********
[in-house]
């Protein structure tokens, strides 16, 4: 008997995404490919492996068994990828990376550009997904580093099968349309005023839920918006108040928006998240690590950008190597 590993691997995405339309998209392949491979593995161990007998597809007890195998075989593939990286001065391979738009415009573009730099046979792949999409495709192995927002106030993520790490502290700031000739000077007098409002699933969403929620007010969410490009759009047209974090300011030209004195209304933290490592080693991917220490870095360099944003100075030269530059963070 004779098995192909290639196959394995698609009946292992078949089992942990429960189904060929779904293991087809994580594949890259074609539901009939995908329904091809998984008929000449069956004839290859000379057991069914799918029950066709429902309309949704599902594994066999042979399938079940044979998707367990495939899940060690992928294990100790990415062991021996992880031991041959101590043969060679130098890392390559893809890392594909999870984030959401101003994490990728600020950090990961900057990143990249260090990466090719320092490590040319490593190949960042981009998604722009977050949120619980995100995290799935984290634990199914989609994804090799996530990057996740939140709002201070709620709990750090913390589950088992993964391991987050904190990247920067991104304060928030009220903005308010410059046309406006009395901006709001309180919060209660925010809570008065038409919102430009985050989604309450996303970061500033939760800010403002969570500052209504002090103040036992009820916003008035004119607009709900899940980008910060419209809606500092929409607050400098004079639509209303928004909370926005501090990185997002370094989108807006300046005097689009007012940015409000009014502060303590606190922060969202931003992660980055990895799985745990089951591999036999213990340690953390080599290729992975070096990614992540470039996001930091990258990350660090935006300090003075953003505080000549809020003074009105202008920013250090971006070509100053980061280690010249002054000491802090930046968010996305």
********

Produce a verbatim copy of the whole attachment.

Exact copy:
[in-house]
């Protein structure tokens, strides 16, 4: 008997995404490919492996068994990828990376550009997904580093099968349309005023839920918006108040928006998240690590950008190597 590993691997995405339309998209392949491979593995161990007998597809007890195998075989593939990286001065391979738009415009573009730099046979792949999409495709192995927002106030993520790490502290700031000739000077007098409002699933969403929620007010969410490009759009047209974090300011030209004195209304933290490592080693991917220490870095360099944003100075030269530059963070 004779098995192909290639196959394995698609009946292992078949089992942990429960189904060929779904293991087809994580594949890259074609539901009939995908329904091809998984008929000449069956004839290859000379057991069914799918029950066709429902309309949704599902594994066999042979399938079940044979998707367990495939899940060690992928294990100790990415062991021996992880031991041959101590043969060679130098890392390559893809890392594909999870984030959401101003994490990728600020950090990961900057990143990249260090990466090719320092490590040319490593190949960042981009998604722009977050949120619980995100995290799935984290634990199914989609994804090799996530990057996740939140709002201070709620709990750090913390589950088992993964391991987050904190990247920067991104304060928030009220903005308010410059046309406006009395901006709001309180919060209660925010809570008065038409919102430009985050989604309450996303970061500033939760800010403002969570500052209504002090103040036992009820916003008035004119607009709900899940980008910060419209809606500092929409607050400098004079639509209303928004909370926005501090990185997002370094989108807006300046005097689009007012940015409000009014502060303590606190922060969202931003992660980055990895799985745990089951591999036999213990340690953390080599290729992975070096990614992540470039996001930091990258990350660090935006300090003075953003505080000549809020003074009105202008920013250090971006070509100053980061280690010249002054000491802090930046968010996305």